This preview has intentionally blurred sections. Sign up to view the full version.
View Full Document
Unformatted text preview: Algorithms Lecture 17: Basic Graph Properties [ Sp’10 ] Obie looked at the seein’ eye dog. Then at the twentyseven 8 by 10 color glossy pictures with the circles and arrows and a paragraph on the back of each one...and then he looked at the seein’ eye dog. And then at the twentyseven 8 by 10 color glossy pictures with the circles and arrows and a paragraph on the back of each one and began to cry. Because Obie came to the realization that it was a typical case of American blind justice, and there wasn’t nothin’ he could do about it, and the judge wasn’t gonna look at the twenty seven 8 by 10 color glossy pictures with the circles and arrows and a paragraph on the back of each one explainin’ what each one was, to be used as evidence against us. And we was fined fifty dollars and had to pick up the garbage. In the snow. But that’s not what I’m here to tell you about. — Arlo Guthrie, “Alice’s Restaurant” (1966) I study my Bible as I gather apples. First I shake the whole tree, that the ripest might fall. Then I climb the tree and shake each limb, and then each branch and then each twig, and then I look under each leaf. — Martin Luther 17 Basic Graph Properties 17.1 Definitions A graph G is a pair of sets ( V , E ) . V is a set of arbitrary objects that we call vertices 1 or nodes . E is a set of vertex pairs, which we call edges or occasionally arcs . In an undirected graph, the edges are unordered pairs, or just sets of two vertices; I will usually write uv instead of { u . v } to denote the undirected edge between u and v . In a directed graph, the edges are ordered pairs of vertices; I will usually write u v instead of ( u . v ) to denote the directed edge from u to v . We will usually be concerned only with simple graphs, where there is no edge from a vertex to itself and there is at most one edge from any vertex to any other. Following standard (but admittedly confusing) practice, I’ll also use V to denote the number of vertices in a graph, and E to denote the number of edges. Thus, in an undirected graph, we have ≤ E ≤ V 2 , and in a directed graph, 0 ≤ E ≤ V ( V 1 ) . If ( u , v ) is an edge in an undirected graph, then u is a neighbor or v and vice versa. The degree of a node is the number of neighbors. In directed graphs, we have two kinds of neighbors. If u v is a directed edge, then u is a predecessor of v and v is a successor of u . The indegree of a node is the number of predecessors, which is the same as the number of edges going into the node. The outdegree is the number of successors, or the number of edges going out of the node. A graph G = ( V , E ) is a subgraph of G = ( V , E ) if V ⊆ V and E ⊆ E ....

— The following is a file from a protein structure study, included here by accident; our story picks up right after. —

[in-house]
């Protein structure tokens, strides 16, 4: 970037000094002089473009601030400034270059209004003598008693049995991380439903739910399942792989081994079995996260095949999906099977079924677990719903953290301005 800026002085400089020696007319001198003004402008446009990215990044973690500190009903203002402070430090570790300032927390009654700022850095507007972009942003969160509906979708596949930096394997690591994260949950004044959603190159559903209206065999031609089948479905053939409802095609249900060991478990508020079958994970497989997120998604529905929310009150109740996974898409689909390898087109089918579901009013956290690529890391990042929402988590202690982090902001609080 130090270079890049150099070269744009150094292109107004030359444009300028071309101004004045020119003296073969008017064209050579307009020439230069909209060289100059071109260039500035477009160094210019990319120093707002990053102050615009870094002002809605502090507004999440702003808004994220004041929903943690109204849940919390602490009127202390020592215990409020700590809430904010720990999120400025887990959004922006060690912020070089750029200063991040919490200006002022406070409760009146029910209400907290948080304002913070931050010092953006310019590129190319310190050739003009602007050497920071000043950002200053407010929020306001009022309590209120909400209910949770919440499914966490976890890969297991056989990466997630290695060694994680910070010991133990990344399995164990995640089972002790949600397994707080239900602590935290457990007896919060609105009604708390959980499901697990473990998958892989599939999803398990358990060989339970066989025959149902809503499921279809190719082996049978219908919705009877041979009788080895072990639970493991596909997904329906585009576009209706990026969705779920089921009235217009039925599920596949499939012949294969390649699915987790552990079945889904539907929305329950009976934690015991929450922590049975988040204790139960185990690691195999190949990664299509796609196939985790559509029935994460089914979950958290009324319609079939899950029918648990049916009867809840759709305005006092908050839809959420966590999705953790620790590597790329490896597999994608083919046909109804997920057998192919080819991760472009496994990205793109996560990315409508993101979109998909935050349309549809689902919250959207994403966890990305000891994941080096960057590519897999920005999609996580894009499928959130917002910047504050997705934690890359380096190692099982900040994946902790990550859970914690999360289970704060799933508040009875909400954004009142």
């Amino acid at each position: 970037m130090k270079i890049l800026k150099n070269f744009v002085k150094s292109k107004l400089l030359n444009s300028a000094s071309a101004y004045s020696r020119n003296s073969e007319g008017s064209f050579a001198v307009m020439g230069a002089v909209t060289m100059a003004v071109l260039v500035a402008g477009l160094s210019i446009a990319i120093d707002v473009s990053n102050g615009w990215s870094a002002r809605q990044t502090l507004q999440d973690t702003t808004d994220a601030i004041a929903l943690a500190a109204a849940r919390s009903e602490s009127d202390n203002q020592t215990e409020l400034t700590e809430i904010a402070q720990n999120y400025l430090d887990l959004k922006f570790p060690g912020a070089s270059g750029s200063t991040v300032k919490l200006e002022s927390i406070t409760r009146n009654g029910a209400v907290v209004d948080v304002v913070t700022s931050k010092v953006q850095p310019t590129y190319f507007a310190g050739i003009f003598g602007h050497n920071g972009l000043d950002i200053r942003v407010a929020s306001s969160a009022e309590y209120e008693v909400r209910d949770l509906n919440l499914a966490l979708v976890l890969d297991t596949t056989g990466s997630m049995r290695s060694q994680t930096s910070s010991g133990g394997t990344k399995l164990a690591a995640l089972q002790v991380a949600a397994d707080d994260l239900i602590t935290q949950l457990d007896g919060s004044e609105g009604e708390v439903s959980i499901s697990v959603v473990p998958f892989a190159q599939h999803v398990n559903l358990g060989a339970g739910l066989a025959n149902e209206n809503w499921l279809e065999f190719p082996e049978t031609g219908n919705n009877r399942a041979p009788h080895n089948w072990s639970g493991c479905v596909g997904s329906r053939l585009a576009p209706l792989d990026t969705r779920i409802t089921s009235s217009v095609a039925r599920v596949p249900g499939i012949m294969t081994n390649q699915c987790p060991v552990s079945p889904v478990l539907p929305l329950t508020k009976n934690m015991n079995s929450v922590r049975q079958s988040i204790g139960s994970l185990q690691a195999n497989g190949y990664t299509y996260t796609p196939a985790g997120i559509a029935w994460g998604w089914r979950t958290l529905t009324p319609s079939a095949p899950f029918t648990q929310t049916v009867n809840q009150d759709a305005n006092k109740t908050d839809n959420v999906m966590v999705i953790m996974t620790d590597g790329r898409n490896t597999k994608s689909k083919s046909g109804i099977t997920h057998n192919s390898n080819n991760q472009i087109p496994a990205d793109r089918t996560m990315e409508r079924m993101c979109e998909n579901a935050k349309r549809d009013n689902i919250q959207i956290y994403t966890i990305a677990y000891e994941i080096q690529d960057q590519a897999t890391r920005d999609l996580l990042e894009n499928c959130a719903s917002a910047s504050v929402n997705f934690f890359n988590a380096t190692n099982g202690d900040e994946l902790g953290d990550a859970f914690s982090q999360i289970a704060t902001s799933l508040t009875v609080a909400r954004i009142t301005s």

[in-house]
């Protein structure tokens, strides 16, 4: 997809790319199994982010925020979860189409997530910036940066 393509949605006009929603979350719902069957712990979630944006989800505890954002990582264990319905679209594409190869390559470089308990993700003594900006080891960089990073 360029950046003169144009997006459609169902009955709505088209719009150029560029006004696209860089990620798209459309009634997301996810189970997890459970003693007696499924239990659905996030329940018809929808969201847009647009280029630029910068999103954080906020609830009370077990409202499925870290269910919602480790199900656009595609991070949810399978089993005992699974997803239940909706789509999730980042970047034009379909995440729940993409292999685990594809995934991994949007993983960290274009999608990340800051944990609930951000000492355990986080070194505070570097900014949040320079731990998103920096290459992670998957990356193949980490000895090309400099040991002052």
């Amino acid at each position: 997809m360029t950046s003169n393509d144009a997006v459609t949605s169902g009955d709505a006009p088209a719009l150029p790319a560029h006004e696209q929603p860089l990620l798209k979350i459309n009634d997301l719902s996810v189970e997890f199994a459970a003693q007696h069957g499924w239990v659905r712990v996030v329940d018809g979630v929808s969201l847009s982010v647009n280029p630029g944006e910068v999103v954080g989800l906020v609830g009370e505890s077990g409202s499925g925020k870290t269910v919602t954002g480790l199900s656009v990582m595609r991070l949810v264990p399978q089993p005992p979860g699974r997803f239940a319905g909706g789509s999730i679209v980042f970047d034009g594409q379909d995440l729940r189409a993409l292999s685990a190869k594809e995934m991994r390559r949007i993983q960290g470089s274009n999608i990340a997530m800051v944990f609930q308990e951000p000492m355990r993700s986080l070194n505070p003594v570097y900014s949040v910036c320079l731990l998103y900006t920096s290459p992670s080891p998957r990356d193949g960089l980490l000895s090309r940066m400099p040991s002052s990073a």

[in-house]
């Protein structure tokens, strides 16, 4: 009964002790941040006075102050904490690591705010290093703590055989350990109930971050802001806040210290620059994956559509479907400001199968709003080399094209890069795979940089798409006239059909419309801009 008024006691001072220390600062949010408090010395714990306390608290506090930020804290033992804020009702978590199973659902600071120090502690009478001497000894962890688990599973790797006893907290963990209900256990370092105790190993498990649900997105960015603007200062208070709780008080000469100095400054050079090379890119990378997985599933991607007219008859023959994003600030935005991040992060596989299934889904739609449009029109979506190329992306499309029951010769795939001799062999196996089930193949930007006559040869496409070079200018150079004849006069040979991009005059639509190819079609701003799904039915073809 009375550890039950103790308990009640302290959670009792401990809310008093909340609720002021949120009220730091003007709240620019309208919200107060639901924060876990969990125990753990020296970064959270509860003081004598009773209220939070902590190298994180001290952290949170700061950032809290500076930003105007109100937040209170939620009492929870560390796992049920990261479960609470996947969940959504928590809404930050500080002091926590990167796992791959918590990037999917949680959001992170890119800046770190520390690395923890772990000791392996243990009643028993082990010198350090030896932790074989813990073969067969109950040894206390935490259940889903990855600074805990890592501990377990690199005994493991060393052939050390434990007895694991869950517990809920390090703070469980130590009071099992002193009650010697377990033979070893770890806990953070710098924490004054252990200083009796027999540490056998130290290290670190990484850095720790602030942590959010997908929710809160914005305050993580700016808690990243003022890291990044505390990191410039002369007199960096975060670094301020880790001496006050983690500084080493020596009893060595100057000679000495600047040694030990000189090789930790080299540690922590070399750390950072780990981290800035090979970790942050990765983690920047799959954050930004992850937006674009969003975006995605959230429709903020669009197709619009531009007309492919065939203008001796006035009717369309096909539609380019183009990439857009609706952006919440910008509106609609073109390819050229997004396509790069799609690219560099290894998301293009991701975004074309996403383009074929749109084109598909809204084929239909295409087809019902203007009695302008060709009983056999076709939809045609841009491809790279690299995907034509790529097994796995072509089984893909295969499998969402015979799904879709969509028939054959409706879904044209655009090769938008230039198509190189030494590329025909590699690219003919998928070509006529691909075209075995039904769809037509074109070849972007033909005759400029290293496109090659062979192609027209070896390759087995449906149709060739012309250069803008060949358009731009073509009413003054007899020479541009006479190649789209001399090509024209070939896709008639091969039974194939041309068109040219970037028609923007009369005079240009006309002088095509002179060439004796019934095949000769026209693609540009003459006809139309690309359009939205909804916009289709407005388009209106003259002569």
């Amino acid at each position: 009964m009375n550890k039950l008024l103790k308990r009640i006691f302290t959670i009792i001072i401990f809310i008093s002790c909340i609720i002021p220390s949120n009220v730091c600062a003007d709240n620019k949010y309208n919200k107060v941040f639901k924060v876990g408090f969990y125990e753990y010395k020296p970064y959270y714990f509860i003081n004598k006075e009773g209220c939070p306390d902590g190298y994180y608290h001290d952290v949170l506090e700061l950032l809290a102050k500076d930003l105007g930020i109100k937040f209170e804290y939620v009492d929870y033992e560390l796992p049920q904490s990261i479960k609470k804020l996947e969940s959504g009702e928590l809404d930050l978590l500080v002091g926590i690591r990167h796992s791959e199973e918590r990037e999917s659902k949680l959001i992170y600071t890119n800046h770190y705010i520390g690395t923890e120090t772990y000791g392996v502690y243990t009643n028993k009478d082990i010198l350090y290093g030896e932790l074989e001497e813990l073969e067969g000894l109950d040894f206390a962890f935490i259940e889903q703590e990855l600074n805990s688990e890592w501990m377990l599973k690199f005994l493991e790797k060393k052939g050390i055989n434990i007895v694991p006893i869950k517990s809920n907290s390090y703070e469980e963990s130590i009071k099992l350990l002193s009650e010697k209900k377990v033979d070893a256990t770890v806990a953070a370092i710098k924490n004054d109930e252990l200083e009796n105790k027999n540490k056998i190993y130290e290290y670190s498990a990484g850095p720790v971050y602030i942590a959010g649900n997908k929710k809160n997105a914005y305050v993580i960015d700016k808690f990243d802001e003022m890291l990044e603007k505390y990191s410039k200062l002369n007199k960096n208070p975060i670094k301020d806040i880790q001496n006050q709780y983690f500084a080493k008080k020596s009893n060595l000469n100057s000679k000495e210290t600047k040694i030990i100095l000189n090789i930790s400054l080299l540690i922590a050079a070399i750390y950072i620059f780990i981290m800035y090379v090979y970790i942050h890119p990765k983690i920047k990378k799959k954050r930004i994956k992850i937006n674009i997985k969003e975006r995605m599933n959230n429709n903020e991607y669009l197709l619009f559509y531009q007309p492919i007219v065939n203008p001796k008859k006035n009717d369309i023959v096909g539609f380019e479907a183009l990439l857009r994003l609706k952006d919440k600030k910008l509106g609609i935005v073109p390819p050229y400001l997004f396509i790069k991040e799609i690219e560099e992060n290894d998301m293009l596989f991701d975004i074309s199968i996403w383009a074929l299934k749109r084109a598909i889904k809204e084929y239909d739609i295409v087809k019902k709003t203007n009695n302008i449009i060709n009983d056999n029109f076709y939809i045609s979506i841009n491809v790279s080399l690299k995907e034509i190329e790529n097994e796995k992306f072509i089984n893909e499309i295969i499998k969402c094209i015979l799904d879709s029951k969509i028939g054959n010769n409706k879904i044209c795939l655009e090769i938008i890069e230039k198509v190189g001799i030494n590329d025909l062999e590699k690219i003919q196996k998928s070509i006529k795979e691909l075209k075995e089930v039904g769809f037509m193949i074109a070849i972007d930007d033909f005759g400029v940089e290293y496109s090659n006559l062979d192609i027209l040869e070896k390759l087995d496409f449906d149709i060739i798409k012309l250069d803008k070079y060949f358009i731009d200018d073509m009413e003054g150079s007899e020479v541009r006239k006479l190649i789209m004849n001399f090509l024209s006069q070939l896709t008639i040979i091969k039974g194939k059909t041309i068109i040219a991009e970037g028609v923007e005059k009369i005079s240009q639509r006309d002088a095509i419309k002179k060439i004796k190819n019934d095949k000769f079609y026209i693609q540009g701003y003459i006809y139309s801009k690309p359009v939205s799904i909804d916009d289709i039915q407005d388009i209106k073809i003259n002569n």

View
Full Document
 Spring '11
 Smith
 Graph Theory, Basic Graph Properties

Click to edit the document details